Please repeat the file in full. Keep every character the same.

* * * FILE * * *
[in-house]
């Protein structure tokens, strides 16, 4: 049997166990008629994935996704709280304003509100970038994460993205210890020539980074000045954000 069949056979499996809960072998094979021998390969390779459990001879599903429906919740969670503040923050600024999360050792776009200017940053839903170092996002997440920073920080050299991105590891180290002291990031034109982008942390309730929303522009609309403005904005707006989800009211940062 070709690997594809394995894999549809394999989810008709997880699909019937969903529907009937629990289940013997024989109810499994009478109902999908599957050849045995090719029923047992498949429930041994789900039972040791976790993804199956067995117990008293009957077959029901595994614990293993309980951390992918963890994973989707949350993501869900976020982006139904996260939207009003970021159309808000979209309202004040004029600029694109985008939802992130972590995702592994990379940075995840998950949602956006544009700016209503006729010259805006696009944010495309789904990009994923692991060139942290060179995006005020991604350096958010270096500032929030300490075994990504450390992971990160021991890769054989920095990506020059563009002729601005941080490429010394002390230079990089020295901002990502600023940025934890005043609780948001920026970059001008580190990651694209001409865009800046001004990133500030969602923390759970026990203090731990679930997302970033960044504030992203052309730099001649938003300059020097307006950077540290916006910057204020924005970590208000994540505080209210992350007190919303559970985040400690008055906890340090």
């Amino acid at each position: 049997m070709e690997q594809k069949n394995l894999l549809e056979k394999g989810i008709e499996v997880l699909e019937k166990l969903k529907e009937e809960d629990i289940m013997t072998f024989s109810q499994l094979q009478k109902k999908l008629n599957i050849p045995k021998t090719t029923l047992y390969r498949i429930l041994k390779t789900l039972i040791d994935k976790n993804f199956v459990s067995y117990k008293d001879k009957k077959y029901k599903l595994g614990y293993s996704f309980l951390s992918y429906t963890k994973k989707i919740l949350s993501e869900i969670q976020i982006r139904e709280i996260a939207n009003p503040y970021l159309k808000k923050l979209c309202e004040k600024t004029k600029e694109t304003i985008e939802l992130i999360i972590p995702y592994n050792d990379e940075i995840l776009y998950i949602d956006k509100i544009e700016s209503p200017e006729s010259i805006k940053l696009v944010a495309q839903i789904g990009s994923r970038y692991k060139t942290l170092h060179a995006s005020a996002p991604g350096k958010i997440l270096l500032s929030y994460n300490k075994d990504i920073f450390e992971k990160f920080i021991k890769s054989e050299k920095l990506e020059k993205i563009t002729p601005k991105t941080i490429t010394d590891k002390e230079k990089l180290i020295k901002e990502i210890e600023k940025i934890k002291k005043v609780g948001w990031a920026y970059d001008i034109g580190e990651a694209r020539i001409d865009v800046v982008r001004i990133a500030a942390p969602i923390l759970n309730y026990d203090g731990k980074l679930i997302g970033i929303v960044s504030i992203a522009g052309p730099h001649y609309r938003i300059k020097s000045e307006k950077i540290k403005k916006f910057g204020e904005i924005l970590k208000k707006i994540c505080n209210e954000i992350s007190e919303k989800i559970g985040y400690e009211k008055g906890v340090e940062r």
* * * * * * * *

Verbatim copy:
[in-house]
């Protein structure tokens, strides 16, 4: 049997166990008629994935996704709280304003509100970038994460993205210890020539980074000045954000 069949056979499996809960072998094979021998390969390779459990001879599903429906919740969670503040923050600024999360050792776009200017940053839903170092996002997440920073920080050299991105590891180290002291990031034109982008942390309730929303522009609309403005904005707006989800009211940062 070709690997594809394995894999549809394999989810008709997880699909019937969903529907009937629990289940013997024989109810499994009478109902999908599957050849045995090719029923047992498949429930041994789900039972040791976790993804199956067995117990008293009957077959029901595994614990293993309980951390992918963890994973989707949350993501869900976020982006139904996260939207009003970021159309808000979209309202004040004029600029694109985008939802992130972590995702592994990379940075995840998950949602956006544009700016209503006729010259805006696009944010495309789904990009994923692991060139942290060179995006005020991604350096958010270096500032929030300490075994990504450390992971990160021991890769054989920095990506020059563009002729601005941080490429010394002390230079990089020295901002990502600023940025934890005043609780948001920026970059001008580190990651694209001409865009800046001004990133500030969602923390759970026990203090731990679930997302970033960044504030992203052309730099001649938003300059020097307006950077540290916006910057204020924005970590208000994540505080209210992350007190919303559970985040400690008055906890340090």
């Amino acid at each position: 049997m070709e690997q594809k069949n394995l894999l549809e056979k394999g989810i008709e499996v997880l699909e019937k166990l969903k529907e009937e809960d629990i289940m013997t072998f024989s109810q499994l094979q009478k109902k999908l008629n599957i050849p045995k021998t090719t029923l047992y390969r498949i429930l041994k390779t789900l039972i040791d994935k976790n993804f199956v459990s067995y117990k008293d001879k009957k077959y029901k599903l595994g614990y293993s996704f309980l951390s992918y429906t963890k994973k989707i919740l949350s993501e869900i969670q976020i982006r139904e709280i996260a939207n009003p503040y970021l159309k808000k923050l979209c309202e004040k600024t004029k600029e694109t304003i985008e939802l992130i999360i972590p995702y592994n050792d990379e940075i995840l776009y998950i949602d956006k509100i544009e700016s209503p200017e006729s010259i805006k940053l696009v944010a495309q839903i789904g990009s994923r970038y692991k060139t942290l170092h060179a995006s005020a996002p991604g350096k958010i997440l270096l500032s929030y994460n300490k075994d990504i920073f450390e992971k990160f920080i021991k890769s054989e050299k920095l990506e020059k993205i563009t002729p601005k991105t941080i490429t010394d590891k002390e230079k990089l180290i020295k901002e990502i210890e600023k940025i934890k002291k005043v609780g948001w990031a920026y970059d001008i034109g580190e990651a694209r020539i001409d865009v800046v982008r001004i990133a500030a942390p969602i923390l759970n309730y026990d203090g731990k980074l679930i997302g970033i929303v960044s504030i992203a522009g052309p730099h001649y609309r938003i300059k020097s000045e307006k950077i540290k403005k916006f910057g204020e904005i924005l970590k208000k707006i994540c505080n209210e954000i992350s007190e919303k989800i559970g985040y400690e009211k008055g906890v340090e940062r």